Hi Rick, could you introduce yourself to our readers?

Tricky3 consists myself, a couple of front-end programmers, and Margarita Alaon a designer and illustrator I have been working with for a couple of years. Our main focus is eCommerce and we pride ourselves in being Shopify specialists. We originally collaborated on the Official Brand website and have since launched several more stores.

I also work with some other very talented designers and have collaborated on some cool project: Blu Kicks with Fernando Munoz is a personal pet project and my boys at Taylor Stitch always have something interesting going on either their main site or one of their side projects’. e.g. All Over Is Here:


You are now featured on Shopify’s site as an expert. Before working with Shopify, did you try other eCommerce platforms?

I actually worked at a data center whose owner was interested in setting up a SaaS eCommerce platform and investigated most of the solutions available at that time, hosted and otherwise. Shopify came as recommendation from a friend who I was talking to about the process.

I was really impressed as it was streets ahead of everything else in terms of usability for both developers and store owners.A few others have sprung up since but really none that have changed the game much in my opinion.Another friend had a family shoe business and I figured I would take it for a spin with them, then I set up a couple of stores for another employer (selling SCUBA and ice-hockey gear), and the rest is history.

Why would your recommend Shopify to other designers or to anyone looking to open an online shop?

Shopify is incredibly easy to use as a shop-keeper, not least with their all-new admin panel, and their Liquid code is a dream to use for coders. However, I think that this ease-of-use can give an unfair illusion.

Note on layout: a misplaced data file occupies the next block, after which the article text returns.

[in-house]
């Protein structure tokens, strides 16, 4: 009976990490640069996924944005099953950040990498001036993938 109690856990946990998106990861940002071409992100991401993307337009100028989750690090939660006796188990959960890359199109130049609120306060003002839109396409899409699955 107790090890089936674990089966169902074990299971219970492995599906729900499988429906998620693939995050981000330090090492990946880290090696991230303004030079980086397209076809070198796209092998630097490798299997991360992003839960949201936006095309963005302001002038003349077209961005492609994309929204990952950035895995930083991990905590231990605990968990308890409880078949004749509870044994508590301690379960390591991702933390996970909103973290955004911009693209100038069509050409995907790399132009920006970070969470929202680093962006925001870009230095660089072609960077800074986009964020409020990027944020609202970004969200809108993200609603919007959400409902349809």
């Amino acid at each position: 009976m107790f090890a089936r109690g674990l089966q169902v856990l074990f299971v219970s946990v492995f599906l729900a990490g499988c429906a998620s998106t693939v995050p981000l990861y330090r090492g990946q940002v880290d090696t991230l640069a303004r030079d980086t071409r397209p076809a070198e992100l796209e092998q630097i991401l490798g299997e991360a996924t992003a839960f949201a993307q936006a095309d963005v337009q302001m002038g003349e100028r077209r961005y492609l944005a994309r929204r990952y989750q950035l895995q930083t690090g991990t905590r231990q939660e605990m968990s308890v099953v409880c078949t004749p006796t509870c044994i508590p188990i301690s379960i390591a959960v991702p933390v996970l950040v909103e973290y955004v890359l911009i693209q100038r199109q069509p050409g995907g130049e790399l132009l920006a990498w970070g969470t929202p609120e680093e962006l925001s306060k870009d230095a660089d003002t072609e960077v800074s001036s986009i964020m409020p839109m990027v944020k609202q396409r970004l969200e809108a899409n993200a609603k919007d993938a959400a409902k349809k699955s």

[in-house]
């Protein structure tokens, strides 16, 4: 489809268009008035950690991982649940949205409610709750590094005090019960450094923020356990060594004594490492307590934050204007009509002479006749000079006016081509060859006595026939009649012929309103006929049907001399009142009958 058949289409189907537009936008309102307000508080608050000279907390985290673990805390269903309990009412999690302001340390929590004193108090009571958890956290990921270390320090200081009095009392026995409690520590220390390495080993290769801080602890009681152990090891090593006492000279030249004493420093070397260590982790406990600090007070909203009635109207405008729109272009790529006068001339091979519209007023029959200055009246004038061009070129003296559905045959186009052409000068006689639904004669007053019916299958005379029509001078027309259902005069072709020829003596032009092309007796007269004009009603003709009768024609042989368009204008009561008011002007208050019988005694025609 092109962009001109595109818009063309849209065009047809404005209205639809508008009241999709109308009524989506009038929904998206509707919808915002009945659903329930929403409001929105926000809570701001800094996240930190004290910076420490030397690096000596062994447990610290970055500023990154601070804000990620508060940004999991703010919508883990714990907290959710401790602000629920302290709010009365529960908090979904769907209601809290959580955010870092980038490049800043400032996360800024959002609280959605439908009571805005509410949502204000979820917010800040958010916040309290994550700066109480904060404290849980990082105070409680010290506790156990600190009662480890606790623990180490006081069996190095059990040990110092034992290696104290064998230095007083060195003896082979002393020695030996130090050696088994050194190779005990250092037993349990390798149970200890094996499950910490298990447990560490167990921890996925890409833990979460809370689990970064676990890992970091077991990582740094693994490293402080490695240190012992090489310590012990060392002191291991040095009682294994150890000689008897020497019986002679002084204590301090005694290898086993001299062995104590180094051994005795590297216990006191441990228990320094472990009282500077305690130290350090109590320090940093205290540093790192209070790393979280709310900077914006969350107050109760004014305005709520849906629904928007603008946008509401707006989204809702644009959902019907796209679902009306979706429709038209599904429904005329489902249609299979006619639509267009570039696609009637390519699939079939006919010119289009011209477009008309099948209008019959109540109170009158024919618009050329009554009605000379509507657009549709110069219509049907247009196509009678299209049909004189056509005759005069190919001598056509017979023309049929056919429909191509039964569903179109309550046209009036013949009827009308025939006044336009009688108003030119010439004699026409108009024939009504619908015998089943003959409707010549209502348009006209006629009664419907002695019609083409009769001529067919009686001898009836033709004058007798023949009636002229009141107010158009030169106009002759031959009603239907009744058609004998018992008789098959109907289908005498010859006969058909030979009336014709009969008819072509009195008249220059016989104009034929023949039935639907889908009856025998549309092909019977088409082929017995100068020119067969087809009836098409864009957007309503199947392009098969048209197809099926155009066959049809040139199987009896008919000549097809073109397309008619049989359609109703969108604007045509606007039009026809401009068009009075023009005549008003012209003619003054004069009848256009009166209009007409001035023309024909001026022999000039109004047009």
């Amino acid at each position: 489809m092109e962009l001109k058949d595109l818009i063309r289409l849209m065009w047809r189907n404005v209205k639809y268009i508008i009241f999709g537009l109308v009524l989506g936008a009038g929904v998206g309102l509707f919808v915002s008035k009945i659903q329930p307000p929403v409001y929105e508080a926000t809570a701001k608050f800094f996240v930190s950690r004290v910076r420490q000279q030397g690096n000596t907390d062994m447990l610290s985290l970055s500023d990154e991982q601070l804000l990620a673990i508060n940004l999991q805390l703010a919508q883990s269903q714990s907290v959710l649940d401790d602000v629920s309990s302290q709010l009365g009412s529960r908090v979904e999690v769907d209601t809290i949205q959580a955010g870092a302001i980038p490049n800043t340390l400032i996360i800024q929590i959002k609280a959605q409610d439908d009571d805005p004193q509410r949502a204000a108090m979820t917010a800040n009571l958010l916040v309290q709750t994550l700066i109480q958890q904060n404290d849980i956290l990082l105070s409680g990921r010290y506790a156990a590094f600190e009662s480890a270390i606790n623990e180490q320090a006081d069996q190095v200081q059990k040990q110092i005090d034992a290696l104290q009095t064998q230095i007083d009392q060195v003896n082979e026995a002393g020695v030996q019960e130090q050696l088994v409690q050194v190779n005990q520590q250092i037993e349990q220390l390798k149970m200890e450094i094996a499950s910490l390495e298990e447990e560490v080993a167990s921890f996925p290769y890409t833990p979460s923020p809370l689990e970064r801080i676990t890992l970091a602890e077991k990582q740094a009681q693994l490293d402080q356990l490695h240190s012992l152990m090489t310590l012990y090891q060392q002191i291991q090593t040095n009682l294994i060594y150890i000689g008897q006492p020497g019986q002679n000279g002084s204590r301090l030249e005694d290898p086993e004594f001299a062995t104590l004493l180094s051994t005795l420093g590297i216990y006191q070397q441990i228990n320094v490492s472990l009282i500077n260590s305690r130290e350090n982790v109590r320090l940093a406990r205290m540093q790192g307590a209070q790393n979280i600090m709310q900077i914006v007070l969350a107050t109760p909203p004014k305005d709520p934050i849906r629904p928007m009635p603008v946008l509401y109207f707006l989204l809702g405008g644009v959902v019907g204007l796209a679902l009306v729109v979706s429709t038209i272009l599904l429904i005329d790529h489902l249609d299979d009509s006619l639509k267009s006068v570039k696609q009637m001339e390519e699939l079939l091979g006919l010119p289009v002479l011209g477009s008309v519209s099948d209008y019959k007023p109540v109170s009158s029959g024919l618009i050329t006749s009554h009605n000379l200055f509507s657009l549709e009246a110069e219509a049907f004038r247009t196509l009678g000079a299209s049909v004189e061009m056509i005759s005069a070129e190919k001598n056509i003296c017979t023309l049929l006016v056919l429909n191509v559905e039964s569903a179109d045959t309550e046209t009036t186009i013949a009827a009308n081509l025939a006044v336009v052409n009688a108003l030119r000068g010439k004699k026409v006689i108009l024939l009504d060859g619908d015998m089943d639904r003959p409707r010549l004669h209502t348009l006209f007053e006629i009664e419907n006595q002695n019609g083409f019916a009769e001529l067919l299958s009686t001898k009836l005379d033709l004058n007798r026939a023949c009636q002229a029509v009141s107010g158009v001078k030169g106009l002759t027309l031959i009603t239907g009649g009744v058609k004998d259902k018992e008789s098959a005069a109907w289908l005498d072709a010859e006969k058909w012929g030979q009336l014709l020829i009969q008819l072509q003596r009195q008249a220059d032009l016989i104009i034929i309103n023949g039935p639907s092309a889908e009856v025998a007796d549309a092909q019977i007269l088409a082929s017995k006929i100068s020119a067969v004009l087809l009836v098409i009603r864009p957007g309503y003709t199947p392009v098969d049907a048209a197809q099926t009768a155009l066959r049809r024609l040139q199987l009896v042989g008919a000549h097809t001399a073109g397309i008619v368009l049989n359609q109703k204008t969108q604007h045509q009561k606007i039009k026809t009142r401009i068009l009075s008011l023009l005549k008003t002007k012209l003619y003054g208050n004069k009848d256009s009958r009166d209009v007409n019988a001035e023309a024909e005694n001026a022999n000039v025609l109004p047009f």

People often ask me “what it would take to build a site like“. The honest answer is “blood sweat and tears”. Not mine or the owners’ alone, but a battalion of dedicated, talented, motivated, and relentless team-members, all working towards a well thought out goal: envisioned, planned, thoroughly executed, iterated and improved on constantly.

People often tell me they want a site that looks exactly like Bonobos’. I tell them to look at Bonobos again in a week’s time and tell me if it is still exactly what they want. Retail stores re-merchandise all the time. They are in a constant state of flux. Your eComm site should be no different. Shopify is a means to an end and it makes that side of things very easy.

What are some of the things that make you cringe when you visit online shops?

Bad product photography. My personal favourite is clicking on a product image that pops up some kind of modal with an equally-sized, or even smaller, “detail image”. What’s the point?! As I have said elsewhere, your photographs are your products — — they should absolutely not be an afterthought.

I have talked countless people out of building a template that photographs can be slotted into afterwards. Their consideration should be part of the design process. Forget your point and shoot and even your friend who has an SLR! A professional eCommerce store needs professional product photography.

What the tools you work with (software, apps, online tools,…)?

Shopify is a Rackspace-hosted Ruby app so stores and their assets are not hosted on an Apache server. Their is no FTP. Because of that, I switched to Mac after getting seriously involved with multiple stores. That opened up a couple of options for interacting directly with store assets via the Shopify API, rather than via their web interface.

I use TextMate for coding, Firebug for inspecting and Chrome Edge Inspect for mobile device testing. I have an agency account at and jumped in early on for crowd-sourced user-testing. Roboform is a gift from the heavens.I couldn’t be without my Adobe Creative Cloud subscription.CSS3Please and gridcalculator.dkare my go to web tools. Also the Shopify Cheat Sheet:

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